'Boring' Arabic language teaching in schools to get digital makeover

Old-fashioned teaching methods have until now been driving children away from learning Arabic, says expert

24 Nov. 2013 : Bangalore,INDIA.
A young Calligraphy Student  practices the art of Islamic Calligraphy at Muqtar Ahmed's  Institute of Indo-Islamic Art & Culture.

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Private schools are to roll out a new Arabic digital teaching programme to help pupils use aspects of the language in every day life.

Using mobile apps, pupils will be taught common words in a range of topics, including food, sports and exercise.

Global education company Pearson will launch bilArabi in UK and US curriculum schools for pupils from Year One to Year Three this September.

Head teachers said the change in teaching methods would revive interest in learning the language as too often mandatory Arabic classes in schools focus on "boring" texts and a "50-year-old" teaching methodology.

"If you modernise the way Arabic is taught, you inject energy into it," said Dr Hanada Taha Thomure, senior author at bilArabi and an education expert.

“Arabic teachers are not well trained or prepared and they don’t have enough resources to help pupils learn and enjoy the learning process.

"In private schools, pupil's exposure to Arabic is limited and they don’t get immersed in the language.

“This programme will help as it will modernise the teaching of Arabic," she said.

bilArabi combines textbooks, mobile applications and a digital platform to teach Arabic to native speakers and new learners.

The programme introduces pupils to characters that are meant to reflect those found in the UAE classroom where there are children of various nationalities and some with special needs.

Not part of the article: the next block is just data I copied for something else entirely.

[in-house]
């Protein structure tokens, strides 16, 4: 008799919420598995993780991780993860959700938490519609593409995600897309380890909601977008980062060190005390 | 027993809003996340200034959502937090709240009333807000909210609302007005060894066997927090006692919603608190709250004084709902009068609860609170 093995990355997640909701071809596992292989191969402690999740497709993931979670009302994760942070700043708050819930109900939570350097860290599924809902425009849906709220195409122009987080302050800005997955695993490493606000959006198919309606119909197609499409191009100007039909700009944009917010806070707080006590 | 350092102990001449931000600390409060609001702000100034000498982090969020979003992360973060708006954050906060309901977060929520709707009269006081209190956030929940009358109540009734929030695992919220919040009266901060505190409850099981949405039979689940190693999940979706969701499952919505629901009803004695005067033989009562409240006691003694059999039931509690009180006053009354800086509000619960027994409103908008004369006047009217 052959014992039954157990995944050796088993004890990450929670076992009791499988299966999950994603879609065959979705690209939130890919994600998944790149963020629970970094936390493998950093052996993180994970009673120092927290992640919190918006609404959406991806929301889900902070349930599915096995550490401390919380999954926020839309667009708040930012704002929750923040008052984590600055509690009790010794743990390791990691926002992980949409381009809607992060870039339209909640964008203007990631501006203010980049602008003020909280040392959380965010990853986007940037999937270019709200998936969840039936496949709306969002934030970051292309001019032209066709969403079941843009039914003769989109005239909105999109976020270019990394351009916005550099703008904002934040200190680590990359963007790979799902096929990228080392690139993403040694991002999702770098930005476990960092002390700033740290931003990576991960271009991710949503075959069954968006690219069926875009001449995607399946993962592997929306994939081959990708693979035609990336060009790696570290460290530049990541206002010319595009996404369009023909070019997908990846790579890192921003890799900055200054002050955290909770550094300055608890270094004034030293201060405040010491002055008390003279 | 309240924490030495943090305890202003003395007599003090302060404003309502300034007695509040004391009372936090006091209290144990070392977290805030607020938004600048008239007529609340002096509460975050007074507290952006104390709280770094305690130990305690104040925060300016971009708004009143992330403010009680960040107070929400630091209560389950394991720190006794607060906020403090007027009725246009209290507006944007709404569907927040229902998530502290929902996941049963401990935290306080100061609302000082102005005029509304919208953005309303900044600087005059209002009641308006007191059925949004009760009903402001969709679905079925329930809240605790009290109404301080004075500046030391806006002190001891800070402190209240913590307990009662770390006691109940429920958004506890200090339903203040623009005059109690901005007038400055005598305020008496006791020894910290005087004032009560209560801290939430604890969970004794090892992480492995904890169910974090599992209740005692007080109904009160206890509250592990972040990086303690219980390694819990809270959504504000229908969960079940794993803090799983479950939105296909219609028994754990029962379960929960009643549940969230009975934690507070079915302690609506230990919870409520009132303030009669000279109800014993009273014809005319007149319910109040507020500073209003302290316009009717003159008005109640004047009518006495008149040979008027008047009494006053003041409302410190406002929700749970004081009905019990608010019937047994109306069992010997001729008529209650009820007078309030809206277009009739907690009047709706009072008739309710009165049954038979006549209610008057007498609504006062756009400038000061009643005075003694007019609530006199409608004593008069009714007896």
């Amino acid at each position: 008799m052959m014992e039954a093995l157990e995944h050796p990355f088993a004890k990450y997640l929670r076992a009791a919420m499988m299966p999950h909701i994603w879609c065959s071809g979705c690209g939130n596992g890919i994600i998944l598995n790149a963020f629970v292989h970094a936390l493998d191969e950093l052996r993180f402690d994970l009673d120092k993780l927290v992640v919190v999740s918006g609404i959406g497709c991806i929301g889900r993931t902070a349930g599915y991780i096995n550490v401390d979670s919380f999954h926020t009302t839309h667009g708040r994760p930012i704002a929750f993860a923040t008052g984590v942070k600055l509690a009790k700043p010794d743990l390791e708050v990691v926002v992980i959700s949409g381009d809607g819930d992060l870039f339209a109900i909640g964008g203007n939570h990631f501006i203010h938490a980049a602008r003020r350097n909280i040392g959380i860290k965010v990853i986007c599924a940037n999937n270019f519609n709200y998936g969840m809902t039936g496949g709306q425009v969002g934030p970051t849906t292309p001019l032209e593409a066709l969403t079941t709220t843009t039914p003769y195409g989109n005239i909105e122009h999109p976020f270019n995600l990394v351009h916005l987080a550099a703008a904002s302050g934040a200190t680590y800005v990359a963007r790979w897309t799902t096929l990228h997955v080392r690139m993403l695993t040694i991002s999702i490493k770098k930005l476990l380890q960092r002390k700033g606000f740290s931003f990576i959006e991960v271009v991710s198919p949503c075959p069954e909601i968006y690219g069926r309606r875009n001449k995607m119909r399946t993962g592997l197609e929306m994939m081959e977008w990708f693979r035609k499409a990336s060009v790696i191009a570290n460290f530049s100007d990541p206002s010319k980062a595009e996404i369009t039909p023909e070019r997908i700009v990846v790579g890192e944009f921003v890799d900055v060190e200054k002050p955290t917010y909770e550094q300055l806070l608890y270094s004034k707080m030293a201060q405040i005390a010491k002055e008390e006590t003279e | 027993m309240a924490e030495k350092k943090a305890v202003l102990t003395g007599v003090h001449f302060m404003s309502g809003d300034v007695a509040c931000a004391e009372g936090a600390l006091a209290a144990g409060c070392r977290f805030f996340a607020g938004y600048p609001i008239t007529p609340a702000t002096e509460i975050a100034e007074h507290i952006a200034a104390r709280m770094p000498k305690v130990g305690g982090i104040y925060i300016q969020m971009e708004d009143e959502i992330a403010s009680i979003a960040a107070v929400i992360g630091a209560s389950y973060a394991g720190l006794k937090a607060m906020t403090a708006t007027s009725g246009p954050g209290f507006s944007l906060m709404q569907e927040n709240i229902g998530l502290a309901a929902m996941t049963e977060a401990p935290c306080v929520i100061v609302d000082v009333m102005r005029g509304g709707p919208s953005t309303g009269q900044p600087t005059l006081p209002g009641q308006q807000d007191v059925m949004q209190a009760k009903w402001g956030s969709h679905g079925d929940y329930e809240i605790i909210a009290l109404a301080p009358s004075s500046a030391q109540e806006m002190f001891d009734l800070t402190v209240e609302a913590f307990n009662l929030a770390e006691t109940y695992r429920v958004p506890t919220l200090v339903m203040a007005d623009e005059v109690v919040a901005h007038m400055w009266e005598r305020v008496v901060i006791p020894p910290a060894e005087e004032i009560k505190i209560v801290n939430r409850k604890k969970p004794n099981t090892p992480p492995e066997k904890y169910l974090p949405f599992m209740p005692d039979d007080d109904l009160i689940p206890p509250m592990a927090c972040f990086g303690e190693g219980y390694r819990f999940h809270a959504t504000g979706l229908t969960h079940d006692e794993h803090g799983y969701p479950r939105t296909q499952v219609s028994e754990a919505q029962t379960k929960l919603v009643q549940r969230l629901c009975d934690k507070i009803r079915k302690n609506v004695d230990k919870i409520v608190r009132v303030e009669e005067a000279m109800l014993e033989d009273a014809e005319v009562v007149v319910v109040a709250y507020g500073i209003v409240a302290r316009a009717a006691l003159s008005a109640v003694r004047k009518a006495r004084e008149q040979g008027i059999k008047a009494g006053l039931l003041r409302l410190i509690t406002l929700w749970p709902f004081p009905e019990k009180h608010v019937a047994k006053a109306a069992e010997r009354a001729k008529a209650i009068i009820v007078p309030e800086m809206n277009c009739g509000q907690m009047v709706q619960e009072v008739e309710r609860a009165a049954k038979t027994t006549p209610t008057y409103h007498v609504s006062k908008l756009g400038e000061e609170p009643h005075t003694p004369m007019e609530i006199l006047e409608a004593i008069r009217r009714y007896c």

Pupils will use the Arabic language to talk about things like how to live a healthy life, how to engage in sports, the importance of helping others, how to be responsible and helping your parents.

Schools can choose whether they adopt the programme for use within school hours or as an extra-curricular activity.

A 2016 Unesco study found that while schoolchildren globally are able to read full-page stories by the end-of-year One, pupils in Gulf countries are only able to read single sentences in Arabic.

And by Year Four, global standards say children can read 800-1,000 words but Gulf pupils are only able to read Arabic texts of between 200 and 300 words.


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UAE Arabic teachers say they lack the proper resources to teach the language and schools say they have trouble finding teachers who can engage children in the subject.

"You might find qualified teachers but they are not qualified to teach the most updated lessons. They teach in a boring way and this drives pupils away from Arabic," said Rufaidah Al Hajji, head of Arabic and Islamic studies at BEAM, a school developer which has five schools in UAE.

"Even if you train the teacher, they have to create ether own tools to make the class interesting because the technology in Arabic is limited.

"bilArabi will be an interesting educational resource."

Ashleigh Thompson is deputy head teacher at Kings’ School Nad Al Sheba where bilArabi has been piloted.

"bilArabi is interactive and reaches out to different groups of children because they can relate to the content. There are examples they can relate to their own lives," said, Ms Thompson.

"Because most people speak English, pupils do not see the value in learning Arabic. Children say they don’t like Arabic classes in general because of the traditional methods currently used.